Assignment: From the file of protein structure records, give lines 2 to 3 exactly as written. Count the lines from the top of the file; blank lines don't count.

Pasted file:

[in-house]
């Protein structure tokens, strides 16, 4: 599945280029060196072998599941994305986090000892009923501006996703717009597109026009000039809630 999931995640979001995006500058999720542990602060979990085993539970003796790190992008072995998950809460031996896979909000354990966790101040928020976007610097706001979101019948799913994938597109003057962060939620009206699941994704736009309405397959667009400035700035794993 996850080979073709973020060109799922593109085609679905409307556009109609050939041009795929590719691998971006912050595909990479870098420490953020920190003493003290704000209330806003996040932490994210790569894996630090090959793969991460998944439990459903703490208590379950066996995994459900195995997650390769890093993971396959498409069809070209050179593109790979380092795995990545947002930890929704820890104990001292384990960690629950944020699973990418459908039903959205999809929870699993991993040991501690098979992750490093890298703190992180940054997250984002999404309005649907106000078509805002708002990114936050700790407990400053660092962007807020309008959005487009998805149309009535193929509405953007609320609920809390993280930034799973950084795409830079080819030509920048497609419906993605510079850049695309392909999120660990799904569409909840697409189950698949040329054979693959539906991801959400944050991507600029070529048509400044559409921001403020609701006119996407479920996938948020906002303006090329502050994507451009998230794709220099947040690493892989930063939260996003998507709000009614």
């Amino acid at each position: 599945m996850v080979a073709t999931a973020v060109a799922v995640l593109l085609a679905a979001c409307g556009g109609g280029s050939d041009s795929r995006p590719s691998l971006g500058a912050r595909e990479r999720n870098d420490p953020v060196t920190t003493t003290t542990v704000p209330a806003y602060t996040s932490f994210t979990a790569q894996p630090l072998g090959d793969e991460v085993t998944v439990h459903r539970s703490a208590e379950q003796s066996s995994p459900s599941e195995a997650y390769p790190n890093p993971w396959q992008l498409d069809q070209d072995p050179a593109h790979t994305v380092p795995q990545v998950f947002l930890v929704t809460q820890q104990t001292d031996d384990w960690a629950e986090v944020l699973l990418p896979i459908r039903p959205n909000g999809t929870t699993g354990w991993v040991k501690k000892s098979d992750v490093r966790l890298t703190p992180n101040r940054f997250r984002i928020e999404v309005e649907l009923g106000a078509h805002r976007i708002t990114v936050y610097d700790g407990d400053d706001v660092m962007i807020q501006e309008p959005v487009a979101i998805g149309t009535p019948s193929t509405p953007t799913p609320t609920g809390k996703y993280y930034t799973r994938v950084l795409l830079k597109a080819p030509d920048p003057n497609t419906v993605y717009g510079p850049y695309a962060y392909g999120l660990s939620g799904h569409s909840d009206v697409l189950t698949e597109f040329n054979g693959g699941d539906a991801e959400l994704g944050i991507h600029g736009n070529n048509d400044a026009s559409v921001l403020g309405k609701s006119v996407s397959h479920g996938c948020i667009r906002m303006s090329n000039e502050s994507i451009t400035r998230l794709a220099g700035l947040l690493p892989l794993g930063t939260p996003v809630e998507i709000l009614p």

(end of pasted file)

């Protein structure tokens, strides 16, 4: 599945280029060196072998599941994305986090000892009923501006996703717009597109026009000039809630 999931995640979001995006500058999720542990602060979990085993539970003796790190992008072995998950809460031996896979909000354990966790101040928020976007610097706001979101019948799913994938597109003057962060939620009206699941994704736009309405397959667009400035700035794993 996850080979073709973020060109799922593109085609679905409307556009109609050939041009795929590719691998971006912050595909990479870098420490953020920190003493003290704000209330806003996040932490994210790569894996630090090959793969991460998944439990459903703490208590379950066996995994459900195995997650390769890093993971396959498409069809070209050179593109790979380092795995990545947002930890929704820890104990001292384990960690629950944020699973990418459908039903959205999809929870699993991993040991501690098979992750490093890298703190992180940054997250984002999404309005649907106000078509805002708002990114936050700790407990400053660092962007807020309008959005487009998805149309009535193929509405953007609320609920809390993280930034799973950084795409830079080819030509920048497609419906993605510079850049695309392909999120660990799904569409909840697409189950698949040329054979693959539906991801959400944050991507600029070529048509400044559409921001403020609701006119996407479920996938948020906002303006090329502050994507451009998230794709220099947040690493892989930063939260996003998507709000009614």
């Amino acid at each position: 599945m996850v080979a073709t999931a973020v060109a799922v995640l593109l085609a679905a979001c409307g556009g109609g280029s050939d041009s795929r995006p590719s691998l971006g500058a912050r595909e990479r999720n870098d420490p953020v060196t920190t003493t003290t542990v704000p209330a806003y602060t996040s932490f994210t979990a790569q894996p630090l072998g090959d793969e991460v085993t998944v439990h459903r539970s703490a208590e379950q003796s066996s995994p459900s599941e195995a997650y390769p790190n890093p993971w396959q992008l498409d069809q070209d072995p050179a593109h790979t994305v380092p795995q990545v998950f947002l930890v929704t809460q820890q104990t001292d031996d384990w960690a629950e986090v944020l699973l990418p896979i459908r039903p959205n909000g999809t929870t699993g354990w991993v040991k501690k000892s098979d992750v490093r966790l890298t703190p992180n101040r940054f997250r984002i928020e999404v309005e649907l009923g106000a078509h805002r976007i708002t990114v936050y610097d700790g407990d400053d706001v660092m962007i807020q501006e309008p959005v487009a979101i998805g149309t009535p019948s193929t509405p953007t799913p609320t609920g809390k996703y993280y930034t799973r994938v950084l795409l830079k597109a080819p030509d920048p003057n497609t419906v993605y717009g510079p850049y695309a962060y392909g999120l660990s939620g799904h569409s909840d009206v697409l189950t698949e597109f040329n054979g693959g699941d539906a991801e959400l994704g944050i991507h600029g736009n070529n048509d400044a026009s559409v921001l403020g309405k609701s006119v996407s397959h479920g996938c948020i667009r906002m303006s090329n000039e502050s994507i451009t400035r998230l794709a220099g700035l947040l690493p892989l794993g930063t939260p996003v809630e998507i709000l009614p």